- Title: Iraqi hospital offers aerobics for cancer patients
- Date: 17th January 2017
- Summary: (SOUNDBITE) (Kurdish) CANCER PATIENT, KULTHUM, SAYING: "Back in 2011 / 2012 I was diagnosed with cancer and when the cancer spread to different parts of my body, doctors suggested I have my right breast removed. In the first year after surgery, I had nine to ten chemotherapy doses and I also underwent laser photo-radiation and this as a result caused fatigue and tiredness. A friend of mine told me about this centre, saying that it offers physical exercise to cancer patients of Hiwa Hospital and she advised me to go and so I did and I started to exercise. Before joining the centre I used to walk each day as advised by my doctor. Speaking for myself I really benefited a lot from these exercises."
- Embargoed: 31st January 2017 11:50
- Keywords: health aerobics cancer breast fitness medical women hospital
- Location: SULAIMANIYA, IRAQ
- City: SULAIMANIYA, IRAQ
- Country: Iraq
- Topics: Health/Medicine
- Reuters ID: LVA0045ZGV979
- Aspect Ratio: 16:9
- Story Text: A group of women gather three days a week at a sport centre in the Kurdish city of Sulaimaniya for aerobic classes.
The aim is not to shed extra weight but to reduce the effects of radiotherapy, high dose chemotherapy and ease cancer-related fatigue.
The exercise is part of a rehabilitation treatment programme designed for female cancer patients at Hiwa Cancer Hospital, Kurdistan's only specialised cancer hospital.
The women that come to the centre have undergone chemotherapy, had breasts removed and suffered from long-lasting tiredness and psychological distress caused by cancer and the effects of cancer treatments.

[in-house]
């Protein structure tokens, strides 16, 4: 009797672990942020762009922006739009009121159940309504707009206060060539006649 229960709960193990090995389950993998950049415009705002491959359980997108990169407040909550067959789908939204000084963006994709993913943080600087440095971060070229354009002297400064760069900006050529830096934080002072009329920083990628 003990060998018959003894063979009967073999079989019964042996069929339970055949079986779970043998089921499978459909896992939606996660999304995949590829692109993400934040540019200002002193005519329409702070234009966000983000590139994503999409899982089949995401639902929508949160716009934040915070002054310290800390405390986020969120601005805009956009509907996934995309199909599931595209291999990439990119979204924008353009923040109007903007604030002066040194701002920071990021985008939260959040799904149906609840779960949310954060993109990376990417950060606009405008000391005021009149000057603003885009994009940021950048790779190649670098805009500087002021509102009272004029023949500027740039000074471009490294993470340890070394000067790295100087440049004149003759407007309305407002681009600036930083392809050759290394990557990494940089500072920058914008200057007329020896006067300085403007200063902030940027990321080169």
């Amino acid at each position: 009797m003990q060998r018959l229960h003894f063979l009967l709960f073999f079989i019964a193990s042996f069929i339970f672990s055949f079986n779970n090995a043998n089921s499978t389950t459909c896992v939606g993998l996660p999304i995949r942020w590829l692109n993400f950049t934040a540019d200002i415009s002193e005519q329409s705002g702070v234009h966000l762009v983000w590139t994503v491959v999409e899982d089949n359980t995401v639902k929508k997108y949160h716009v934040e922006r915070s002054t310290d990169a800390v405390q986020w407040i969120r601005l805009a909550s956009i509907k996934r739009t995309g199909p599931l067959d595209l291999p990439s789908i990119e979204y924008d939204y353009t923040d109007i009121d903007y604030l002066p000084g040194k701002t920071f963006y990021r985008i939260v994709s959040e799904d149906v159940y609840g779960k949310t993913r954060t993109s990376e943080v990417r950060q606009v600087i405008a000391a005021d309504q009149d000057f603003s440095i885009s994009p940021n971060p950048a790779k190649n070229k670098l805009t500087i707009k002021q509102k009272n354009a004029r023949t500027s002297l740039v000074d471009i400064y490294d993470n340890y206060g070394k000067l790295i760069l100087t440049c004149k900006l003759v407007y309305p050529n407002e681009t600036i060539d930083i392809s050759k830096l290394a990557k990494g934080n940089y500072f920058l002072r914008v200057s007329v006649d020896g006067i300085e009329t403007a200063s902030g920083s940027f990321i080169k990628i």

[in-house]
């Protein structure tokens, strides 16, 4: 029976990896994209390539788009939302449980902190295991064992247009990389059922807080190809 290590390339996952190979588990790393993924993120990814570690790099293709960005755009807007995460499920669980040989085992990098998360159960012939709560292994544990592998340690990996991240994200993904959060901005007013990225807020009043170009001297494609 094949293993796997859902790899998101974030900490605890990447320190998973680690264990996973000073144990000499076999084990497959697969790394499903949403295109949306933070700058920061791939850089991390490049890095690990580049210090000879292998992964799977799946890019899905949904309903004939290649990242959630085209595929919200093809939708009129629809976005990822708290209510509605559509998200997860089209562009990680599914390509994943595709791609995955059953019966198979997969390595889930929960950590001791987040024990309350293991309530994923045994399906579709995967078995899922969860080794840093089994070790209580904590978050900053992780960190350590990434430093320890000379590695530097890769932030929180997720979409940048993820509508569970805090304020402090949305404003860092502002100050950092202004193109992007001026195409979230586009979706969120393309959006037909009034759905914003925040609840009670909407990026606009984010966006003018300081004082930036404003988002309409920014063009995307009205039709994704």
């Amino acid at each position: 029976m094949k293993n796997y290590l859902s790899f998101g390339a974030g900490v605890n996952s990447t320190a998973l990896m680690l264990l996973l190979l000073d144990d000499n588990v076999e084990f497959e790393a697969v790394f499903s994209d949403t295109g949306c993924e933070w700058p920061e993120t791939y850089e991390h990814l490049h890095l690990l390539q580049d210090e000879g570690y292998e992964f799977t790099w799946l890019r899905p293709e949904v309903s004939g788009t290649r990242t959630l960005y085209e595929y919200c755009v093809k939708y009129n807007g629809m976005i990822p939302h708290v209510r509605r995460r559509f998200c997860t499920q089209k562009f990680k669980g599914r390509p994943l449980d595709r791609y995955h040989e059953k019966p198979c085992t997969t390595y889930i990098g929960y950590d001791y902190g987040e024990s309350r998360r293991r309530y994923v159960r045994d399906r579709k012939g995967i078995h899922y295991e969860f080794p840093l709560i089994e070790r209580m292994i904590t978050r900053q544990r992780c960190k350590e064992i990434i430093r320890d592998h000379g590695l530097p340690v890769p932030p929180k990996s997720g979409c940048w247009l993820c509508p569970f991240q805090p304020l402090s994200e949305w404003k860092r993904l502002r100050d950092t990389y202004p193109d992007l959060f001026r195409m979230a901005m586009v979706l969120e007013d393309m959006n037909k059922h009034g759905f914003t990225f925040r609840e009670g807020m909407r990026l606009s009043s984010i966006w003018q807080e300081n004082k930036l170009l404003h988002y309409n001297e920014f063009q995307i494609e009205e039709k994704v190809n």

Sixty-six-year-old cancer patient Nisreen Abdullah has been visiting the centre for three months and says physical activity has vastly improved her health.
"I have been ill for seven years and thank God my health is good now. I had both of my breasts removed and I completed treatment and I feel better now. I come three days a week and practice for one hour a day. I wish that all the patients would come here to improve their health," said Abdullah.
"Another of the hospital's cancer patients, who has had surgery and undergone several chemotherapy sessions, said she has also benefited from the classes.
"A friend of mine told me about this centre, saying that it offers physical exercise to cancer patients of Hiwa Hospital and she advised me to go and so I did and I started to exercise. Before joining the centre I used to walk each day as advised by my doctor. Speaking for myself I really benefited a lot from these exercises," said 65-year-old Kulthum.
Women of all ages come to the centre to exercise for one hour a day, three times a week. The cost of the classes were initially covered by the cancer hospital.
But, as gym owner Farah Mawared explained, the hospital stopped funding the classes due to their own financial issues.
"The cost of training has been covered by the hospital except for the past year when the hospital stopped payment due to financial problems. Therefore, the patients have been asked to pay a sum ranging from 5,000 to 40,000 Iraqi dinars a month, according to each person's budget in order to cover part of the rent of the gym."
Hematologist-oncologist, Shwan Ali Tawfeeq, said that exercise can improve the quality of life, mood and the physical well-being of cancer patients during and after treatment.
"We have 120 patients who are being trained at the centre and this clearly shows that they are benefiting a lot from the physical exercises. We too had felt improvement in their conditions. They are now in good physical shape far better than before. Also sport is very important in improving the psychological condition of the patients as many of them experience anxiety, fear and depression and hence physical activity can help reduce stress and anxiety," said Tawfeeq.
One of the largest specialised facilities in Iraq, Hiwa Hospital offers treatment to thousands of cancer patients in the Kurdish region of Kurdistan.
The hospital is funded by the Kurdish government and money raised through civil society organizations and local businesses, but has suffered a cut in government funding in recent years.
According to Tawfeeq, the hospital received 2,000 patients in 2016, 1,700 of which came from Sulaimaniya, while the remaining 300 patients are from other parts of the Kurdistan region.
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